Jan 16, 2014 10:59AM

Walter Van Beirendonck's Anti-Racism Runway

Toy soldiers, crocodiles and a message.

If you know anything about legendary designer Walter Van Beirendonck, you'll be well aware that his collections are highly conceptual and laden with punk rock slogans and symbols, often referencing issues of identity politics.

 
The surreal designer's AW14 collection was of a similar ilk. Having just shown at Paris Men's Fashion Week, the line was all about the need to 'stop racism.' 
 
 
The sentiment that was splattered in red paint across a bunch of feather head dresses in the show. You know the kind — high-street stores often appropriate them and white people wear them at music festivals.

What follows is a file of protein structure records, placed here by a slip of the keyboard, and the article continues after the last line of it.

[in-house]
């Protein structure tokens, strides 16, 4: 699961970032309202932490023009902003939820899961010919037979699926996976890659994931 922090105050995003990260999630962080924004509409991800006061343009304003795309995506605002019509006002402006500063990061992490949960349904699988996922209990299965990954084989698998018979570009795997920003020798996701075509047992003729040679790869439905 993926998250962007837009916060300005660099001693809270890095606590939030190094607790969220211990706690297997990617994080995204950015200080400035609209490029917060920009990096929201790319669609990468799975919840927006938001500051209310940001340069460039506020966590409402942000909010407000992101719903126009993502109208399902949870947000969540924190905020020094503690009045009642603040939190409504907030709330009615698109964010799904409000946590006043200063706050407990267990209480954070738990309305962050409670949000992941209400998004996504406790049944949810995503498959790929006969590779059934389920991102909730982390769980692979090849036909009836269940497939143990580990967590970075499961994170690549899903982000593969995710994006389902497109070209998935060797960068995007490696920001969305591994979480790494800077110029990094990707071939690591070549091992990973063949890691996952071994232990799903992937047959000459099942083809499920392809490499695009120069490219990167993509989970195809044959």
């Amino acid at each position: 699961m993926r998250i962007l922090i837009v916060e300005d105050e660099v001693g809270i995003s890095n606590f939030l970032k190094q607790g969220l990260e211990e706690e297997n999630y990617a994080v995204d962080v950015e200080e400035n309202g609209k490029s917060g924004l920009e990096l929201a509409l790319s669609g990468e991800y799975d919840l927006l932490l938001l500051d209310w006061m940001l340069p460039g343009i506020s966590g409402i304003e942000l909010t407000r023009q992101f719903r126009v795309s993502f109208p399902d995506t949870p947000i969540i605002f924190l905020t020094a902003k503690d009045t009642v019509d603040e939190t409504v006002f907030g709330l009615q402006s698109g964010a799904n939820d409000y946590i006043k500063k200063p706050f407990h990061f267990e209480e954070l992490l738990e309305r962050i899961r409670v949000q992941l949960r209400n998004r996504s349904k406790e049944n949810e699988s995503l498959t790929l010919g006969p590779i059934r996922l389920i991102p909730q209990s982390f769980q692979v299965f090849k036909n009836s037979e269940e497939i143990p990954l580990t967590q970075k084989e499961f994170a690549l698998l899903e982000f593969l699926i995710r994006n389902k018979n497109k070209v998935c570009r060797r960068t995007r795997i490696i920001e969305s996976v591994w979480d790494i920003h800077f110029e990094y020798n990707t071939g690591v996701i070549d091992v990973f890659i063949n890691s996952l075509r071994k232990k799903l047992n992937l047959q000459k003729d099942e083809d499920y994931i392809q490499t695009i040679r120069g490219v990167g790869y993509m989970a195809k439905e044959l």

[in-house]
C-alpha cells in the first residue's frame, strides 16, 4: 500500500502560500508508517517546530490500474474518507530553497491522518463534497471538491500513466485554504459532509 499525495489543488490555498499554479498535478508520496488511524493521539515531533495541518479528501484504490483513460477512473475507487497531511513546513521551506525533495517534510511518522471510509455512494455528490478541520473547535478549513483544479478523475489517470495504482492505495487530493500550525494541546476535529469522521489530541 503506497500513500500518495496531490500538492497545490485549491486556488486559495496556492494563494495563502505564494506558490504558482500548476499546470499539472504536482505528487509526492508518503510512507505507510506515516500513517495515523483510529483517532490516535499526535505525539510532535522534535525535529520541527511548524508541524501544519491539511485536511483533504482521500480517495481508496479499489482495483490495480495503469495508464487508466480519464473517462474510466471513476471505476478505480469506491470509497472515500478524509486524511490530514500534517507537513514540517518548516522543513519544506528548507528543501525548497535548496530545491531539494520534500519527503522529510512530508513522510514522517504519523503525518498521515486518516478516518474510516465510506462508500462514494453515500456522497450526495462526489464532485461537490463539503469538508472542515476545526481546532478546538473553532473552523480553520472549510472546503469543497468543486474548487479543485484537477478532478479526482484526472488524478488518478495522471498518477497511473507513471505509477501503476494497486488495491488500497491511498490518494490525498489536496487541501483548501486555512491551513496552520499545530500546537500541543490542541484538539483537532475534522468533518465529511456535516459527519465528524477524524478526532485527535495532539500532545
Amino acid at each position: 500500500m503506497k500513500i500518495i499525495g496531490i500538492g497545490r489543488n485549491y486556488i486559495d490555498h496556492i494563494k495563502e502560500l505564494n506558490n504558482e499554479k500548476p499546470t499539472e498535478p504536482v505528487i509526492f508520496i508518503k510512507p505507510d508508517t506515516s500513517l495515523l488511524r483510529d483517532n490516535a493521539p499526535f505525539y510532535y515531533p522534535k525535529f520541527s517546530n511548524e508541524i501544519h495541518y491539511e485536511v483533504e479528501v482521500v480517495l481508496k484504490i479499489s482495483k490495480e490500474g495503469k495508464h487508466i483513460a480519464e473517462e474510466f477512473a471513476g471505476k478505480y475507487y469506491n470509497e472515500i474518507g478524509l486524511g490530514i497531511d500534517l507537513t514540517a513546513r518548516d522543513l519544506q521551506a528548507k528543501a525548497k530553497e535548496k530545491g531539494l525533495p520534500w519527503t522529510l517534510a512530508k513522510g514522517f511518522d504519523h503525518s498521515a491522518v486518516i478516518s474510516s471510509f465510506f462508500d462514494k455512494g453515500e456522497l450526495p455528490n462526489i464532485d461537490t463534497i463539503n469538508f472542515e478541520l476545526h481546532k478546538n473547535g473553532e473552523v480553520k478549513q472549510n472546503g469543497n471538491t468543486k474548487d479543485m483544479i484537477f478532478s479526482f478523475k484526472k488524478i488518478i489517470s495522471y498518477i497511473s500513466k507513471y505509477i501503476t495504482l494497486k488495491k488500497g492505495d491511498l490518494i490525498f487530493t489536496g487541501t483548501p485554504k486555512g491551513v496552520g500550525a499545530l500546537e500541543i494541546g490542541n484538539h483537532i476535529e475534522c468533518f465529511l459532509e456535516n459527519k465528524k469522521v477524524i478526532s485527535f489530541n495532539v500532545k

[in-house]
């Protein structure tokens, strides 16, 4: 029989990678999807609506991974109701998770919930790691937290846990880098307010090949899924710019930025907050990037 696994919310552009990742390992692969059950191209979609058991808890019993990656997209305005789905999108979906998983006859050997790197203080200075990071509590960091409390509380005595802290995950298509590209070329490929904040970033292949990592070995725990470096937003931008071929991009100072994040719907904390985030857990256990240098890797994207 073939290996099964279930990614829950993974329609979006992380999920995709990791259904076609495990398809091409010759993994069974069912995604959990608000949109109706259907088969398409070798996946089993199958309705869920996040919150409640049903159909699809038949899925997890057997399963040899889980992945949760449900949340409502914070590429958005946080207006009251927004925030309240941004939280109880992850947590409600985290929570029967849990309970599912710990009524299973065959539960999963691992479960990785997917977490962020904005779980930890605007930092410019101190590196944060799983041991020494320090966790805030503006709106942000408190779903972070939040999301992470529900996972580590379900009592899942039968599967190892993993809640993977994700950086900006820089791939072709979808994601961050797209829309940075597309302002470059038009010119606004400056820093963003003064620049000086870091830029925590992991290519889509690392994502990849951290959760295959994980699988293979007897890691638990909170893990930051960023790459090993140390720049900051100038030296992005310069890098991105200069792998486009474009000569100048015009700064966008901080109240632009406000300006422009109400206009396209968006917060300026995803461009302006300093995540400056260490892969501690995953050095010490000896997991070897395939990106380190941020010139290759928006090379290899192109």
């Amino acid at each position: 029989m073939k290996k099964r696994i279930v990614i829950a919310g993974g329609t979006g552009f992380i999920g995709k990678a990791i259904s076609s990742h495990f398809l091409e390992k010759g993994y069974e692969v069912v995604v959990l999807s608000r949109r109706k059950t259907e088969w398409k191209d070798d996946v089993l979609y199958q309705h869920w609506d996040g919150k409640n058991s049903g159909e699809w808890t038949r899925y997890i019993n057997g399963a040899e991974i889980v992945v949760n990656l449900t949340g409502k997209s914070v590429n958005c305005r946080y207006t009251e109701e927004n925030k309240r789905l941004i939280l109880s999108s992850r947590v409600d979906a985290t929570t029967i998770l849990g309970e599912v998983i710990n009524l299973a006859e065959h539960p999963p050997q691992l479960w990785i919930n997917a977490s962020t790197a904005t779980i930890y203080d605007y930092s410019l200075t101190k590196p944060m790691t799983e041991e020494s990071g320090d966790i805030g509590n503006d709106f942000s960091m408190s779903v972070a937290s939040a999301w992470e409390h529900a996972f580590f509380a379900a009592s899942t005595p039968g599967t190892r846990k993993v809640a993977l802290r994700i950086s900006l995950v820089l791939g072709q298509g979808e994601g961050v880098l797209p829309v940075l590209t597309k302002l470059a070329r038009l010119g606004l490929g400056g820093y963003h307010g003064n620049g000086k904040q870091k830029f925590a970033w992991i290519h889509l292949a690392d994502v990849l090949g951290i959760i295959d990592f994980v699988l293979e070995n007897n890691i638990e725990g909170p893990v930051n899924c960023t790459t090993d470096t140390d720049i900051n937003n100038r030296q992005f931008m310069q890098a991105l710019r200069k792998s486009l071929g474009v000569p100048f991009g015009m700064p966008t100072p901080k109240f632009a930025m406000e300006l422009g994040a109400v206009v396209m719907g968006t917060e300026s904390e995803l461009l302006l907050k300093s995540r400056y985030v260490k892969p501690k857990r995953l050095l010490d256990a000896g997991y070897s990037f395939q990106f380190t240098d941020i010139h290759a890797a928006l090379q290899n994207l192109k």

The rest of the collection was less obvious in meaning, but it had the general air of militarism, dandy-esque candy-stripes, pop art meets ethnic patterns and heaps of crocodiles and mentions of the world "growl." It's like they always say, if you're lost for words, simply growl. No one actually says that, but the slogan suffices to sum up Walt's feelings towards what might be called (for better or worse) our colonial inheritance — that of a devouring (and regurgitating) aesthetic gaze.